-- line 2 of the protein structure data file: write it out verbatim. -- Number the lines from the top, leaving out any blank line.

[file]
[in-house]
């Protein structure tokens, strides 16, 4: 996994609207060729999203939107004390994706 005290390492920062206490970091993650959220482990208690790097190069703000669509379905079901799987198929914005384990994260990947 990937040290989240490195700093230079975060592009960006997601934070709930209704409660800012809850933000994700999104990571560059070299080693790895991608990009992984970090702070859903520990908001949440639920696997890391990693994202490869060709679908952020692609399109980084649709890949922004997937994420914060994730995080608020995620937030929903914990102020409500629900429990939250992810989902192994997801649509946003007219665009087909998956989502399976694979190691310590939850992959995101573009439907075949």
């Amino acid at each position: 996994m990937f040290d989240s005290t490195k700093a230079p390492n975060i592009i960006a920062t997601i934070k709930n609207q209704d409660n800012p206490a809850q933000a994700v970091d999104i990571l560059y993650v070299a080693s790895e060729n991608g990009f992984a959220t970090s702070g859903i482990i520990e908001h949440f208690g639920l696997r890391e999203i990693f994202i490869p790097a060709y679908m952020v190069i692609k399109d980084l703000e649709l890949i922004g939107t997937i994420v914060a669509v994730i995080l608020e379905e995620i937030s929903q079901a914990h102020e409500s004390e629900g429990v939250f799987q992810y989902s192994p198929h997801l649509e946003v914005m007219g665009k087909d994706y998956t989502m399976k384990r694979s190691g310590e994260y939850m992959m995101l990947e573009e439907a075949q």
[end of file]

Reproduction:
């Protein structure tokens, strides 16, 4: 996994609207060729999203939107004390994706 005290390492920062206490970091993650959220482990208690790097190069703000669509379905079901799987198929914005384990994260990947 990937040290989240490195700093230079975060592009960006997601934070709930209704409660800012809850933000994700999104990571560059070299080693790895991608990009992984970090702070859903520990908001949440639920696997890391990693994202490869060709679908952020692609399109980084649709890949922004997937994420914060994730995080608020995620937030929903914990102020409500629900429990939250992810989902192994997801649509946003007219665009087909998956989502399976694979190691310590939850992959995101573009439907075949």